Our City Online

Features

Small Space Gardening for Edibles

 chrisgillespie
Decrease Font Size Increase Font Size Text Size Print This Page
  • Sumo

Growing food ourselves is seeing a resurgence in popularity, at least in part due to concerns about the economy. Thanks to Greg Maynard’s vision, even Goodale Park has edible plants tucked into flower beds this year. (Have you spotted them?) If you’re not someone with an open, sunny backyard, you might not think you can grow edibles. I’d like to suggest edible landscaping or container gardening as attractive options. Edible landscaping can be done anywhere you can grow plants. It’s really just a matter of expanding the plants you consider for any particular need. Need a groundcover? Strawberry, wintergreen, thyme, and low growing mints all are quite beautiful and tasty. Well, actually that may be an exaggeration for wintergreen…but it is a pretty evergreen. It’s just that the berries tast EXACTLY like wax lips. If that doesn’t appeal to you, except for novelty, you can rest assured they won’t go to waste. Birds do enjoy eating them.

Blueberries, gooseberries, and black currants are nice shrubs with edible berrries. The picture above is Harley sitting by some of the blueberries in our front yard (yes, she is the garden trampler mentioned last month). Flower gardens can include not only herbs like sage, dill, lavendar, and most other herbs; but also carrots, raddish, celery, onion, and in some cases peppers – depending on the look you’re going for. Carrots and raddish are best harvested before they bolt (form flowers), but you can allow some to bolt in your flower garden for a lovely display, as well as seeds to save for next year.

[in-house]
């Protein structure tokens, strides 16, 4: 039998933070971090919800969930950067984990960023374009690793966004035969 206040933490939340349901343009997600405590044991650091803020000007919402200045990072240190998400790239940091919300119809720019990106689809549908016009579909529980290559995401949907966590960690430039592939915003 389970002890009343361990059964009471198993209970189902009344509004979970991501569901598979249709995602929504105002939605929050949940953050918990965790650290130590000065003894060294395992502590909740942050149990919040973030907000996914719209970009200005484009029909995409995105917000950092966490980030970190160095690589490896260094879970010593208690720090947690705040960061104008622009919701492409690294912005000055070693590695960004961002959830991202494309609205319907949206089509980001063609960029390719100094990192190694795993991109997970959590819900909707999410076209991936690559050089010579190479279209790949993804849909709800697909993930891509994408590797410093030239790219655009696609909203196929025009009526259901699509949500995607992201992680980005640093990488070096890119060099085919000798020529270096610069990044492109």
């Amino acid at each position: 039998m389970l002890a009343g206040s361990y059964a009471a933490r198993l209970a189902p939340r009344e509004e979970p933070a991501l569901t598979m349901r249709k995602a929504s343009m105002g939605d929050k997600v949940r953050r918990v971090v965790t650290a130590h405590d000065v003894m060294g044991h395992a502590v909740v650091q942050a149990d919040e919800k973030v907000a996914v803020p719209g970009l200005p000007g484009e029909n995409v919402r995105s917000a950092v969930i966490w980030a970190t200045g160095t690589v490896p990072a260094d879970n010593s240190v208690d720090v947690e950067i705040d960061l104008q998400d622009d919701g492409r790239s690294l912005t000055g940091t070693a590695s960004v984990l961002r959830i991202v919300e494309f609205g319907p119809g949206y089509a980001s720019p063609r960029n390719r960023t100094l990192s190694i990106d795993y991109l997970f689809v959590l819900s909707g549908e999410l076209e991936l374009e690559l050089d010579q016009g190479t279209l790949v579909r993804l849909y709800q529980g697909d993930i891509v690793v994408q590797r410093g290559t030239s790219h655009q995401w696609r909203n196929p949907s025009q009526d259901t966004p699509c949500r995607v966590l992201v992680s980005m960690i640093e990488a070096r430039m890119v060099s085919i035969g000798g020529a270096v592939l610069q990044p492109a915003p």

“But I only have a balcony”, you say? Grow plants in containers. Similar to landscaping a yard, make your containers interesting by growing plants of different heights and leaf textures together. Take a page from companion planting. This is a growing concept that understands that some plants, when growing together, benefit each other by improving flavor, reducing insect damage, or improving the soil. Consider growing a tomato plant in a large pot surrounded by short rooted carrots. Do “Carrots Love Tomatoes”? You bet they do! In fact, it’s the title of one of my favorite gardening reference books. Not an easy read, but a great reference to use when you’d like ideas on what to plant. It is the most beat up of all of my gardening books, because I refer back to it regularly for inspiration. Continuing this idea, plant a broccoli plant, surrounded by onions and edged with green lettuce to create a monochromatic display of texture. Another option is to select a theme for your potted plants, like the salsa garden pot sold at Urban Gardener last year (we miss your creativity, Christie – although Concrete Jungle is a nice neighborhood addition).

There are so many possibilities for growing food. Try a few new plants this year. Even a very small harvest can be delightful both in the thrill of growing and the enjoyment of harvesting.

Some of my favorite garden reference books:

Carrots Love Tomatoes
Rodale’s Low-Maintenance Gardening Techniques
The Vegetable & Herb Expert (great pics)
The Gardener’s A-Z Guide to Growing Food Organically

I Hope this has served as inspiration, and if so, send pictures of your garden — or better yet, invite me over for a meal!

Tags:

features categories